Most leaders think they’re great managers. Their employees disagree.

Daily Briefing

Most leaders think they’re great managers. Their employees disagree.

The role of managers has changed significantly over the years, Riia O’Donnell writes for HR Dive.

In the past, managers were mostly responsible for ensuring that work got done, and correctly. Their primary tasks were observation, assessment, and correction.

Now, managers are responsible for engaging and retaining employees. Their tasks now include coaching and mentorship. But training for managers hasn’t kept up with this workforce shift, O’Donnell argues. Many organizations expect new managers to figure out how to communicate and motivate on their own—but according to a recent survey, it’s not happening, she writes.

The survey was released in December 2017 by Ultimate Software and The Center for Generational Kinetics and included responses from more than 2,000 U.S. workers.

The survey provides more evidence that managers are critical to employee retention. Around 93% of respondents said their level of trust in their boss determines how satisfied they are at work. More than half said they would rather stay with a great boss than receive a 10% pay increase.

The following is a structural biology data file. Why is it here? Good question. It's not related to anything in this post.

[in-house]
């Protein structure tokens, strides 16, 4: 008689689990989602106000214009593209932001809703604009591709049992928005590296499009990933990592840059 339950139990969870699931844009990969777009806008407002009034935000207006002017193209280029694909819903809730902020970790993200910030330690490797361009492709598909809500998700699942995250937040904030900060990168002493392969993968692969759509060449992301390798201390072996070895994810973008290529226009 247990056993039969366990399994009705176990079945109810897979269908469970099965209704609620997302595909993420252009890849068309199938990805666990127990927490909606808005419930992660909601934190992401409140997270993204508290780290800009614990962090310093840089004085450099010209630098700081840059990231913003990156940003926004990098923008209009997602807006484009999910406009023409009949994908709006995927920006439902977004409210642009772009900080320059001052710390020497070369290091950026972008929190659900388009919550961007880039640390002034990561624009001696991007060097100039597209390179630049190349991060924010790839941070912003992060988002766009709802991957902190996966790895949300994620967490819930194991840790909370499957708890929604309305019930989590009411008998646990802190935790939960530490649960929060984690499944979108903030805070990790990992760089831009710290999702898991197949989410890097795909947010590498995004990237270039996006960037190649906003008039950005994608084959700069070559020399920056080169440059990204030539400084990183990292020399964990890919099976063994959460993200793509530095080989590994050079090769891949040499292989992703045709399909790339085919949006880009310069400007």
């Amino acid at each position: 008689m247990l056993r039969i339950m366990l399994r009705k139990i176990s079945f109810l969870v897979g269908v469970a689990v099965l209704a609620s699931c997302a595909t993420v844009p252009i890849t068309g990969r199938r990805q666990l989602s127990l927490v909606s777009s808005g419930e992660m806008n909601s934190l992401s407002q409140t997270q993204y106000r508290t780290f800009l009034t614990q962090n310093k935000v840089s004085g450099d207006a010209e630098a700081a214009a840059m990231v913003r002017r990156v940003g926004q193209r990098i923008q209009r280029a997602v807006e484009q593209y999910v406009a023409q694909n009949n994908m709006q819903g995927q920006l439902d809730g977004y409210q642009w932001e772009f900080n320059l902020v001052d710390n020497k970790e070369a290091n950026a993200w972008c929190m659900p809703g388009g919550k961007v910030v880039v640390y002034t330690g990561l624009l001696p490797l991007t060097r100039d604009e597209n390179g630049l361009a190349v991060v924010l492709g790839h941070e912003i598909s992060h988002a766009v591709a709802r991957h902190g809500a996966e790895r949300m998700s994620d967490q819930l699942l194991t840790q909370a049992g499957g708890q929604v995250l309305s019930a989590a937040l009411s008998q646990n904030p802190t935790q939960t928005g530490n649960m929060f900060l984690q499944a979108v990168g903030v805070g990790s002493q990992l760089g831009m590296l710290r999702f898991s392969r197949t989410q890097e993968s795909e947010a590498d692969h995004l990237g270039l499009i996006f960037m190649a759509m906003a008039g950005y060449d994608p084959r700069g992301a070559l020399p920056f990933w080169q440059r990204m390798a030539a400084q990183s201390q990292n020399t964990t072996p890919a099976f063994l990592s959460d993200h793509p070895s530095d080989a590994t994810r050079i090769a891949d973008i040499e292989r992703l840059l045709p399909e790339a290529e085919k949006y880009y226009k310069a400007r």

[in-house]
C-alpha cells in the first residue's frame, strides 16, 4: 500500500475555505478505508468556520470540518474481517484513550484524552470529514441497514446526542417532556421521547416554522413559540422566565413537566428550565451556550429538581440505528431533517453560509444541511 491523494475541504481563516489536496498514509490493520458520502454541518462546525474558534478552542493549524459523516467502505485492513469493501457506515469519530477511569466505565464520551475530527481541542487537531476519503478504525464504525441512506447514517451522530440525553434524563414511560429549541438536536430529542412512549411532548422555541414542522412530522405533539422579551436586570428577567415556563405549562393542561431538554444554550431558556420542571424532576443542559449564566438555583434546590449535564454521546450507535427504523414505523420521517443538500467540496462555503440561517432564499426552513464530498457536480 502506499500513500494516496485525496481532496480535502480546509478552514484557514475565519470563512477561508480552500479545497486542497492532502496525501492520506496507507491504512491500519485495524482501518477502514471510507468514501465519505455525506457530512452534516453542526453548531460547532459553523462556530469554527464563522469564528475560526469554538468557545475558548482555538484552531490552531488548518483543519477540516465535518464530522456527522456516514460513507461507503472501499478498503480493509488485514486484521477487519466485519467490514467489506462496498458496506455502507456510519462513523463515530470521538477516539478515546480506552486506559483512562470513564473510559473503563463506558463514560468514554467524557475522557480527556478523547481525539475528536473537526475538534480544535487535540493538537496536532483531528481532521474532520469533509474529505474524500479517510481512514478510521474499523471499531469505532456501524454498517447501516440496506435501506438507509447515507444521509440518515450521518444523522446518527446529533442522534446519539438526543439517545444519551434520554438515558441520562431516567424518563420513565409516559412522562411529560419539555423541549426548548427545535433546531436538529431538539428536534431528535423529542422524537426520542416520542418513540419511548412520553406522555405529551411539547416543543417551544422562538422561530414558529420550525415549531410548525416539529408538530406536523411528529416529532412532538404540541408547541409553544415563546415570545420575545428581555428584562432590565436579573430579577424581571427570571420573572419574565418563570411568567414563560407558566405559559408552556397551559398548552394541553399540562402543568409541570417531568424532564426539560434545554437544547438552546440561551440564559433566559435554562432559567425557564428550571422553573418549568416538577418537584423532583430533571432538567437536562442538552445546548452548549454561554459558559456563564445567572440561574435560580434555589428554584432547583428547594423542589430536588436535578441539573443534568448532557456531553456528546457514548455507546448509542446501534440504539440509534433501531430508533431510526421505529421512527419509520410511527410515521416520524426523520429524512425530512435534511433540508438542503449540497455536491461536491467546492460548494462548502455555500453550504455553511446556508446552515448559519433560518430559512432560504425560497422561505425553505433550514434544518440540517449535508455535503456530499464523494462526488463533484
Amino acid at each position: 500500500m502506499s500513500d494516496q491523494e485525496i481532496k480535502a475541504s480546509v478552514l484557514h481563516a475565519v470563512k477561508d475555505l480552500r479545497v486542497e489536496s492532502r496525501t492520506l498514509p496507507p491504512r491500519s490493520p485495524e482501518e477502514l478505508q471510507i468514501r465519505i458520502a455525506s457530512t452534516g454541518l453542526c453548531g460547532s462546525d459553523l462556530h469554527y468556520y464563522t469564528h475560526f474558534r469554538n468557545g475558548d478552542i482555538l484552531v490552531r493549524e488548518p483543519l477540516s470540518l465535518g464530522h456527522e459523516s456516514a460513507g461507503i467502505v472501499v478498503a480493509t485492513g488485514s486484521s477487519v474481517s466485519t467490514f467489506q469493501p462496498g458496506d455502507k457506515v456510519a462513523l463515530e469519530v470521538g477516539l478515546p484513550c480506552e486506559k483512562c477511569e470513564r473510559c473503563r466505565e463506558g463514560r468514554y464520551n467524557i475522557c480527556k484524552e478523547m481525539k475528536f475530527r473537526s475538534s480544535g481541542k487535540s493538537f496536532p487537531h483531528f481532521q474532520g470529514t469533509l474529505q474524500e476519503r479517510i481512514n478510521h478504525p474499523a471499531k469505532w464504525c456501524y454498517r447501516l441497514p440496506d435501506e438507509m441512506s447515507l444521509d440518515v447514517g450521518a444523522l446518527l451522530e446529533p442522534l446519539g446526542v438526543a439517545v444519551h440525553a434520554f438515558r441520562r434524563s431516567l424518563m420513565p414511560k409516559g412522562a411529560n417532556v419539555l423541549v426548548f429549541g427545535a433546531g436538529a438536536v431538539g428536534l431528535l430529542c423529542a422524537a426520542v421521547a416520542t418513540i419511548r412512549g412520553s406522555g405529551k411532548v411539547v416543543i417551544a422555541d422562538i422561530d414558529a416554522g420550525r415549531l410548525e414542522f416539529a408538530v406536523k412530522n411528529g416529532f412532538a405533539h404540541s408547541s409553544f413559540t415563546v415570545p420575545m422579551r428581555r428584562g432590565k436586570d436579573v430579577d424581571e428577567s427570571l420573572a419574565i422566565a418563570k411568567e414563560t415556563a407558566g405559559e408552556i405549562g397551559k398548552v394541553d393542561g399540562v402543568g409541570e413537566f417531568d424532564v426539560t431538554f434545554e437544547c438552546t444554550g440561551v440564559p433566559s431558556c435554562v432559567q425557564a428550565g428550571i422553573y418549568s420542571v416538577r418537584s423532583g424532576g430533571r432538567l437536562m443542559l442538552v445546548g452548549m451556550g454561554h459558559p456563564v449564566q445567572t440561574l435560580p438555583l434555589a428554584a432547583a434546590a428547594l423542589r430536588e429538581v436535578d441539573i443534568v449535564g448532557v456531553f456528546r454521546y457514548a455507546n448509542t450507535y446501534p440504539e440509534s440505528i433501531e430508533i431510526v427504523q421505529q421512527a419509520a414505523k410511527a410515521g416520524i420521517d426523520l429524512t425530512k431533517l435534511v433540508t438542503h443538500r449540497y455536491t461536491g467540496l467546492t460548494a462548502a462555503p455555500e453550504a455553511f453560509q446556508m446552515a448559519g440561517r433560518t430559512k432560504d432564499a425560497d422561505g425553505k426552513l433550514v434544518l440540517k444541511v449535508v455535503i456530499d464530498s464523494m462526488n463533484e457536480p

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However, managers are overconfident about their management skills, the survey found. While 80% of managers say they’re transparent with their employees, only 55% of employees agree they have a transparent manager. And while 71% of managers say they know how to motivate their team, only 44% of employees agree.

And although 45% of managers say they never received formal training, few of them acknowledged gaps in their skills. Just 16% say they frequently make mistakes, and less than a third admit they aren’t sure what to do in personnel situations.

The survey results are a sign that organizations need to invest more in manager training—and not just for new managers—if they want to improve employee retention, O’Donnell writes.

“The old adage, ‘great managers are born, not made,’ couldn’t be further from the truth,” says Summer Salomonsen, Chief Learning Officer at Grovo, a micro-learning platform.

Training for new managers is fairly common, but experts emphasize that tenured managers also need to upgrade their skills as they encounter changes to their teams and strategic priorities. The focus should be on “continuous learning and development,” says Adam Rogers, chief technology officer at Ultimate Software (O’Donnell, HR Dive, 12/19/17; Ultimate Software release, 12/4/17).

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